Helluva Band


PolyGram Records, 1976


REVIEW BY: Chris Harlow


Every time I travel through Rochester, New York I feel like I've hit a time warp that takes me back to the 1970s. Maybe it's the rebuilt Camaros that I always spot on the road or the number of guys I see that look like someone named Vinny. This past week was no exception, but a little spare time found me visiting the House of Guitars record shop in a nearby suburb for the first time. Easily the best-stocked domestic music store I have ever been to, I had to snicker that even in that environment I couldn't escape the time shift as I had the privilege of perusing hundreds -- no thousands of long box CD's that never made their way out of the manufacturers' shipper only a few years removed from that period.

Yes, it was a daunting experience. An "old school" shopping vibe necessitated the purchase of an "old school" rock album that I only ever had limited exposure to previously. Angel's Helluva Band was the choice that day and after a week of listening to it, I'm really surprised that the group known as Gregg Giuffria's first band never made an impact one way or another on me growing up.my_heart_sings_the_harmony_web_ad_alt_250

Keyboards in the 70s had yet to make a significant impact on much of the hard rock music of the day back in that era but Giuffria used the album Helluva Band as his personal showcase. Not content to only offer synthesized backdrops to the songs on the album, Helluva Band prominently allows Giuffria the autonomy to tandem his solos with the same frequency as guitarist Punky Meadows. The result is a pretty eclectic slate of tracks which was definitely revolutionary for the time.

For comparison's sake, Rainbow's Straight Between The Eyes album from 1982 has had a pretty good run on my turntable over the years and I just know that keyboardist Don Airey had to have been a disciple of Giuffria's works from the way that album sounds.

So anyway, Helluva Band easily helped define the prog-rock mold that many bands would soon come to embrace. The nearly nine-minute opus "The Fortune" could easily be confused as an Emerson, Lake, & Palmer work from the day as much as "Feelin Right" could be saddled right alongside the Joe Lynn Turner/Rainbow era from the early 80s I just mentioned.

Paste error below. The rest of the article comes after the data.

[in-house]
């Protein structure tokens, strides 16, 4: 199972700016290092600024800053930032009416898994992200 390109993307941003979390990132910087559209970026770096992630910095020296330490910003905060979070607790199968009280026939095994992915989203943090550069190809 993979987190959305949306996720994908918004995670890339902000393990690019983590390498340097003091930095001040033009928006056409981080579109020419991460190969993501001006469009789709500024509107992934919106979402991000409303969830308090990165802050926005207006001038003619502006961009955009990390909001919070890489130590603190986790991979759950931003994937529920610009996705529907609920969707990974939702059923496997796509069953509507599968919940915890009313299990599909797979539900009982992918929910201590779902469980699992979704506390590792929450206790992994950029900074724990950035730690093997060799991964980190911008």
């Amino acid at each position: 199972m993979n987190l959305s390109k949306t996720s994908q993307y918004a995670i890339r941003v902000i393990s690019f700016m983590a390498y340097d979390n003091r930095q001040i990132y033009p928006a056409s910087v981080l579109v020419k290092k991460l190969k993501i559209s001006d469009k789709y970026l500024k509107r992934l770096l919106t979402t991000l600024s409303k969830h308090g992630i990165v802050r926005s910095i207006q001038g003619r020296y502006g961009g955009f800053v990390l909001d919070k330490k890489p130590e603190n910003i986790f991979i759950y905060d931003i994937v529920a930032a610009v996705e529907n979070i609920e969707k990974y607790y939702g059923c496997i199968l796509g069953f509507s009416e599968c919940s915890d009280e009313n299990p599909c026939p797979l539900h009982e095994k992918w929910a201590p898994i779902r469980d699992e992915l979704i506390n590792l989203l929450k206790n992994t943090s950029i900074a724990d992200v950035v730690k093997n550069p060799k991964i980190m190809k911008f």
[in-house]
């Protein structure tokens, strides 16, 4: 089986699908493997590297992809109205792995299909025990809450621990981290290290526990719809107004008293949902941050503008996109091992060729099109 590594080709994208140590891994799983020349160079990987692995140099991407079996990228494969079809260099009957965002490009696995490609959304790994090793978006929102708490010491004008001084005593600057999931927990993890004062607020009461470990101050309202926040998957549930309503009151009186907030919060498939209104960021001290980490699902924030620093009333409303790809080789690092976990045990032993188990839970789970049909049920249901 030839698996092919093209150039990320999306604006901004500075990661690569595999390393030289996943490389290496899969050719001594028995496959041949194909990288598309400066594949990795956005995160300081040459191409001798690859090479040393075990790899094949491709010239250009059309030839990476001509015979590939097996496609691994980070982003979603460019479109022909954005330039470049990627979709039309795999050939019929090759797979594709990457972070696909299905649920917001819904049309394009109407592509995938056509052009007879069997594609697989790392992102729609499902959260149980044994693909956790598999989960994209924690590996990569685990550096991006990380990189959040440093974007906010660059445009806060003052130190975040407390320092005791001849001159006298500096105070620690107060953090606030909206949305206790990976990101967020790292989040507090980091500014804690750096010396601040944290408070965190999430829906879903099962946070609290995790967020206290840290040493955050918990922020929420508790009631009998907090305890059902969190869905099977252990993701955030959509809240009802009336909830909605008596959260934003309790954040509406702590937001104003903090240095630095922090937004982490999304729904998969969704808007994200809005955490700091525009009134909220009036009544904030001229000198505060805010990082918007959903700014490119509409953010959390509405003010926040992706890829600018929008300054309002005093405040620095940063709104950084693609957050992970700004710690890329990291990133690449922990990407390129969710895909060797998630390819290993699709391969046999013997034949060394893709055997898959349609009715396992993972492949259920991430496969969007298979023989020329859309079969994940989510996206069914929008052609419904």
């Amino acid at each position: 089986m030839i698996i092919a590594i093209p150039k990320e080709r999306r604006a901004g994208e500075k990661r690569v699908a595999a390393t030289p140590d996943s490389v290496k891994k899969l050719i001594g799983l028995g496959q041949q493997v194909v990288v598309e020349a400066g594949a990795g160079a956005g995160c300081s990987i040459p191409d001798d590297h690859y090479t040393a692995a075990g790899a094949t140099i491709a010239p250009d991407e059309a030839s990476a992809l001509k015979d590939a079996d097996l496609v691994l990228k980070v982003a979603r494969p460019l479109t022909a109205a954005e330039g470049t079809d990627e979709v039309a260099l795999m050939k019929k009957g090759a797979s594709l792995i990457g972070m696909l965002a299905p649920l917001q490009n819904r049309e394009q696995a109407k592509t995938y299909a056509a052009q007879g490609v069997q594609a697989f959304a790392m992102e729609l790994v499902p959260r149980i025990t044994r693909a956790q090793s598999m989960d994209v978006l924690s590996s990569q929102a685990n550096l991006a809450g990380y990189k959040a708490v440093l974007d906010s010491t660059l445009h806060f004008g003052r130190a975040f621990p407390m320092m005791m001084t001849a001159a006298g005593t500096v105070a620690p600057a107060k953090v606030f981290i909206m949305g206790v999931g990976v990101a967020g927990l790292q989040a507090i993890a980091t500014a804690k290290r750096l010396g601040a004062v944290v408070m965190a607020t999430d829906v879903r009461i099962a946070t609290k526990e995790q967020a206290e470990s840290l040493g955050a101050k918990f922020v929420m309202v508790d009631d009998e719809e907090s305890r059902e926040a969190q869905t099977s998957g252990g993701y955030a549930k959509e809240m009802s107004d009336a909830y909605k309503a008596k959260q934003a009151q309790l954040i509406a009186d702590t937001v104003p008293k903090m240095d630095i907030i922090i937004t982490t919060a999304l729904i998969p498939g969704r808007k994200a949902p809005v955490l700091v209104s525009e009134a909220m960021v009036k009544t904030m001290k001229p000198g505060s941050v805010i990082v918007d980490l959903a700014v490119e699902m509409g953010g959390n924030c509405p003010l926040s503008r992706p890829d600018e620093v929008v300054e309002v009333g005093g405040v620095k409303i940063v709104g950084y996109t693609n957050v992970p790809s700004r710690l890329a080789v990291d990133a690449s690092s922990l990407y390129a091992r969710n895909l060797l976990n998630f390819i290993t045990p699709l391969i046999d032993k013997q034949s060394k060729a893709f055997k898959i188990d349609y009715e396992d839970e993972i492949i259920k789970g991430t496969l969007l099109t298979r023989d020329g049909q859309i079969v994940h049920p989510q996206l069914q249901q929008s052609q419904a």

Vocalist Frank DiMino's voice is as soothing as it is captivating for this style of music. "Mirrors" has DiMino singing about swords, lords and treasures with an ideal Giuffria experimentation of the mellotron accompanied by a slice of searing guitar work by Meadows. The effect of the collaboration should have been sold to the makers of the Dungeons and Dragons fantasy game and marketed as their theme song, as I get the feeling listening to this track that the wizards will be awakened at any time now.

Otherwise, Helluva Band changes its course slightly with several undistinguished rock tunes such as "Dr. Ice," "Pressure Point" and "Chicken Soup". These are the songs that explain to me why Angel never popped into mainstream FM radio rotation back in the day. Indeed, the songs are interesting efforts but not to the point of graduating from B-side material. Bands like Boston and the Doobie Brothers were releasing songs just a bit catchier and more commercial at that time, keeping Angel in the shadows with the songs on this album.

So am I glad to have brought a bit of the 70s back home with me, you might be asking? I'd have to say yes and it's not for nostalgic purposes. The Helluva Band album has me marveling at the talent and creativity that the musicians in Angel possessed, which in today's world can be a hard thing to stumble upon in lesser music shops.

Rating: B

User Rating: Not Yet Rated


I played this album a helluva lot when it came out, and I still really enjoy it. It is by far my favorite album by this band. This is early progressive metal, actually similar to what Rush was doing at the time. Sadly, Angel would forsake this heavy, raw, progressive approach on their subsequent albums for increasingly slick pop-rock.

© 2003 Chris Harlow and The Daily Vault. All rights reserved. Review or any portion may not be reproduced without written permission. Cover art is the intellectual property of PolyGram Records, and is used for informational purposes only.